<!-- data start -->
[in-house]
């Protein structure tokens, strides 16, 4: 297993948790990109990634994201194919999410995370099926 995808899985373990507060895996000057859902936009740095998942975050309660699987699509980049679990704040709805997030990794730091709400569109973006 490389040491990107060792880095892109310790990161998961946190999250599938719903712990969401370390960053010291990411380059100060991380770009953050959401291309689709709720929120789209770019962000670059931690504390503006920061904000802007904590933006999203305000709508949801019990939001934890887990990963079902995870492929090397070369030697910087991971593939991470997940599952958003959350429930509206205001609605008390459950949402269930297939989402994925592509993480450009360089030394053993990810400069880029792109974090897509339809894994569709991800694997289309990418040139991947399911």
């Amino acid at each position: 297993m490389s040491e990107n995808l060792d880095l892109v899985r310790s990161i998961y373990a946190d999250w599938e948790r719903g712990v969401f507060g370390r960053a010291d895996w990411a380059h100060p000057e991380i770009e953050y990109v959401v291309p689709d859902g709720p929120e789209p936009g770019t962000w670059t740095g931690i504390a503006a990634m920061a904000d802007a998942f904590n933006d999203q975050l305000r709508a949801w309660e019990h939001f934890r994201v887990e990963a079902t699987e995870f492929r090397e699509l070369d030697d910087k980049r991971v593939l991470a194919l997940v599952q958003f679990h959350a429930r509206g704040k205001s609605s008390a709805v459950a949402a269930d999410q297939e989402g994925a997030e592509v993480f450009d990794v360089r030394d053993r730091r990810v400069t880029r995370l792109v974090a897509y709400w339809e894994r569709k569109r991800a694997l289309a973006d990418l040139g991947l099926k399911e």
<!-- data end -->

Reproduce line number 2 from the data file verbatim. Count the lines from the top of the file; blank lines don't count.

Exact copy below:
């Protein structure tokens, strides 16, 4: 297993948790990109990634994201194919999410995370099926 995808899985373990507060895996000057859902936009740095998942975050309660699987699509980049679990704040709805997030990794730091709400569109973006 490389040491990107060792880095892109310790990161998961946190999250599938719903712990969401370390960053010291990411380059100060991380770009953050959401291309689709709720929120789209770019962000670059931690504390503006920061904000802007904590933006999203305000709508949801019990939001934890887990990963079902995870492929090397070369030697910087991971593939991470997940599952958003959350429930509206205001609605008390459950949402269930297939989402994925592509993480450009360089030394053993990810400069880029792109974090897509339809894994569709991800694997289309990418040139991947399911």